Friday, January 26, 2007

Nicaragua, Nicaraguita...

Rock wall outside El Regadio
Originally uploaded by paynehollow.

Our brother Rick, who by all accounts is perhaps the greatest Professor of Ethics ever at one of our fine Kentucky colleges, has just returned from a Witness for Peace trip to Nicaragua. Rick has made these trips regularly – often taking Jeff Streeters with him – and always brings back a wealth of information about the struggles of our brothers and sisters in Latin America.

Here’s a report he wrote while in country:


This is the first time I´ve had the opportunity to visit an internet cafe in Managua. We have had a fantastic and very full first week in Managua, and everyone is doing well.

Yesterday we went to the inauguration celebration for Daniel Ortega, with about 500,000 other people, and heard Ortega, Hugo Chavez, and Evo Morales speak at a huge rally. So as of today, Nicaragua has a new government, and there is much hope among certain sectors and much hand-wringing among others.

It will be fascinating to see what happens. What a time to be here!

Meanwhile we´ve visited the city dump and talked with those who live and work there recycling trash and with those who have developed innovative sports programs with former gang members, toured a demonstration farm, visited a liberation theology base community, received briefings on Nicaragua´s debt and structural adjustment, heard from a number of civil society groups, interviewed Nicaragua´s main CAFTA negotiator, enjoyed folkloric dance, heard a reggae artist from the eastern coast where most Afro Nicaraguans live, and attended Mass at a church with dozens of social programs for the poor, including sewing, computer training, literacy, folkloric dance, mural art, music, a youth choir, etc. [<--new record for longest run-on sentence on a Jeff Street blog…dt]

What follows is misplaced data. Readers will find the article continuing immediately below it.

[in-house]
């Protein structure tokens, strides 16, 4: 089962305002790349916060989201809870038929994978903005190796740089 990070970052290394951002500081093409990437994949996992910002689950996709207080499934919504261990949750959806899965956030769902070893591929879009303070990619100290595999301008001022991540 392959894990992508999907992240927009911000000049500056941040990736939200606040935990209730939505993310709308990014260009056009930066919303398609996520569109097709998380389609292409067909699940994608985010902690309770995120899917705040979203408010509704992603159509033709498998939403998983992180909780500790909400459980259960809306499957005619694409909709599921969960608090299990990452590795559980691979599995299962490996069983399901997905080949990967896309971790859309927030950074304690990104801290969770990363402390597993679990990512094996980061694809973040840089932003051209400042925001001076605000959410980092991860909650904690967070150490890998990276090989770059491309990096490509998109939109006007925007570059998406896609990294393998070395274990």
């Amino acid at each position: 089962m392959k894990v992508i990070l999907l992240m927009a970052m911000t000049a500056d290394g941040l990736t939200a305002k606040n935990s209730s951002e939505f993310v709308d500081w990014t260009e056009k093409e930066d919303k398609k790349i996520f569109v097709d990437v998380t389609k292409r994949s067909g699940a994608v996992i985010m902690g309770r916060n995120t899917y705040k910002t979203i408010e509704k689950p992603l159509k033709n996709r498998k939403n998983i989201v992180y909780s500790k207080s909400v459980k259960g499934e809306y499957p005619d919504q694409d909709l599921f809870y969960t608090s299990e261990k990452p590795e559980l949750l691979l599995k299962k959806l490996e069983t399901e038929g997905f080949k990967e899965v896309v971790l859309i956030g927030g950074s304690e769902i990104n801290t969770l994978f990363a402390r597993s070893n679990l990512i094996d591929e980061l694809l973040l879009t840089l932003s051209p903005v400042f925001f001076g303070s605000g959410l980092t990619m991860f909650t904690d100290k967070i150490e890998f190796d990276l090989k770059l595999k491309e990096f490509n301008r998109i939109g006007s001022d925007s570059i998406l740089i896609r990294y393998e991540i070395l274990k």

We are in our urban homestays this week. Some tough conditions and living situations, but the students are rising to the occasion. Tomorrow is one of our highlights, a visit with Ernesto Cardenal, Nicaragua´s most famous living poet, sculptor, Jesuit priest, liberation theologian, and minister of Culture under the Sandinistas in the 1980s.

He´ll first give us a tour of his gallery featuring primitivist folk art that got its rise in the Solentiname community which became famous for its method of biblical application to liberation struggles and how those struggles were conveyed in art.

After that, we´ll meet with Miguel dÉscoto, a Maryknoll priest who was foreign minister in the 1980s. We will hike to the top of the Masaya volcano on Saturday before making our way north into the mountains for joining a cooperative in the final stages of the coffee harvest. We´ll live in the homes of the coffee workers for two nights.

…Thanks for your prayers. This has the potential to be a truly life-changing experience for these students.


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